Fisherman's Wharf - San Francisco 2010 Sealions at Pier 39 - San Francisco 2010 (1)

Throughout the Wharf, Piers and San Francisco you’ll come across stores selling clam chowder in sour dough bowls. I finally tried it at Boudin’s Bakery (which also has a tour but I didn’t go on it). I thought the dough was a bit, well, sour but on the whole rather nice and filling.

Clam Chowder Sourdough bowl (Boudin Bakery) - San Francisco 2010

Lastly, you might be interested in checking out Musée Mécanique which houses a number of historic penny arcade machines. Most, if not, are still useable and looks like it could be a lot of fun (and just a touch geeky) to play around with.

Musee Mecanique - San Francisco 2010 (1)

Golden Gate Bridge Area
After a bit of a mammoth walk around San Francisco I walked towards the southern end of the Golden Gate Bridge. Don’t worry there are public transport options I just felt like walking.

Before I got there I walked briefly through the presidio where there was a warning about the potentials for coyotes! Even so the presidio was surprisingly calming and relaxing.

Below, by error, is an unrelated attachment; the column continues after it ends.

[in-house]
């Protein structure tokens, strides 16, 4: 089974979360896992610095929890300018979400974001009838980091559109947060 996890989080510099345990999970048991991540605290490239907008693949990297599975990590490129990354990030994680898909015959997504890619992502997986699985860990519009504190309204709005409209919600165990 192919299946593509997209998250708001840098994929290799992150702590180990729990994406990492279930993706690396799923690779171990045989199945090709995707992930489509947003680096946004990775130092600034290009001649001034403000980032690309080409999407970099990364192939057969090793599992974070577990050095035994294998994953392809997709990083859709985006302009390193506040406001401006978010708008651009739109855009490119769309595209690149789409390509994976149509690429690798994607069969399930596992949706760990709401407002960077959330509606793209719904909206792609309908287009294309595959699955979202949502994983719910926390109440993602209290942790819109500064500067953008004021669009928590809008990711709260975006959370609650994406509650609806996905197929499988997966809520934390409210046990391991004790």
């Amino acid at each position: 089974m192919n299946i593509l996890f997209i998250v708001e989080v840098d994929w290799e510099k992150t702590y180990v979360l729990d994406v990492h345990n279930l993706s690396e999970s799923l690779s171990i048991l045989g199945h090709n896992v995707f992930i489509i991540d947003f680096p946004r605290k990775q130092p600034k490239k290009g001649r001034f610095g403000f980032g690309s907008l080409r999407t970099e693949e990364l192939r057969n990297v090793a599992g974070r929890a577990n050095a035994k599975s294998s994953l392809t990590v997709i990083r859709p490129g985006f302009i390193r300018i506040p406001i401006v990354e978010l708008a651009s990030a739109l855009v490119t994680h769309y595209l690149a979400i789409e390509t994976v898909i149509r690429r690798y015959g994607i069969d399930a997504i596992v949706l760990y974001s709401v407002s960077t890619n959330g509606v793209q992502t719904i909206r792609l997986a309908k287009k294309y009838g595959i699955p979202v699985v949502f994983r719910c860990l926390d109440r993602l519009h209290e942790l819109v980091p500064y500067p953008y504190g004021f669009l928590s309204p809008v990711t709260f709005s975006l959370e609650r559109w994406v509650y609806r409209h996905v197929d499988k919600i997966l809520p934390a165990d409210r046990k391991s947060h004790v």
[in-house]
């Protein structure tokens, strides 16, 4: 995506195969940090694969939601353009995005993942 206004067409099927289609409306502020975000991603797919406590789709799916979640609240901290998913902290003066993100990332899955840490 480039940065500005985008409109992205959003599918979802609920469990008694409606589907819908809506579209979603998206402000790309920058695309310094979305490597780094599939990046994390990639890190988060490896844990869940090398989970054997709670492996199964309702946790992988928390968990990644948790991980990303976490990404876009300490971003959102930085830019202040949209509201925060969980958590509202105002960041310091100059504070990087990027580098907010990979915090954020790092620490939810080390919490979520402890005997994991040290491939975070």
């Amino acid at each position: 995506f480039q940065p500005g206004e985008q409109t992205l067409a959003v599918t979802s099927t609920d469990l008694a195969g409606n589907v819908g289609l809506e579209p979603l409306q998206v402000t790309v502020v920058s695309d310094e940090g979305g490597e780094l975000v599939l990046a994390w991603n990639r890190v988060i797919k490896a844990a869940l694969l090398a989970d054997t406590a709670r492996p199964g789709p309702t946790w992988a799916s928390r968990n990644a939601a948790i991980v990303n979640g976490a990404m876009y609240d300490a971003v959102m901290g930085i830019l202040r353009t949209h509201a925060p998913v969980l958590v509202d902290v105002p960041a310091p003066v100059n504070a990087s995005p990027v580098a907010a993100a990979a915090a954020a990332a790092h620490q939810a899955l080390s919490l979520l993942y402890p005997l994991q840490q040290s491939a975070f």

Presidio Walk - San Francisco 2010 (2) Presidio Walk - San Francisco 2010 (1)

There’s also the chance to visit the Walt Disney Family Museum but I didn’t have time to go in and check it out. Not to mention the $20 entry fee seemed a little steep.

Walt Disney Family Museum - San Francisco 2010 (3)

At the base of the bridge you’ll find Fort Point. It’s free to enter and a very informative museum covering the history of the fort and military, the bridge and some of the city’s history as well. Top it all off with some excellent views from the roof of the fort and it was definitely one of my favourite places.

Fort Point at the Golden Gate Bridge - San Francisco 2010 (5) Fort Point at the Golden Gate Bridge - San Francisco 2010 (1)

Other areas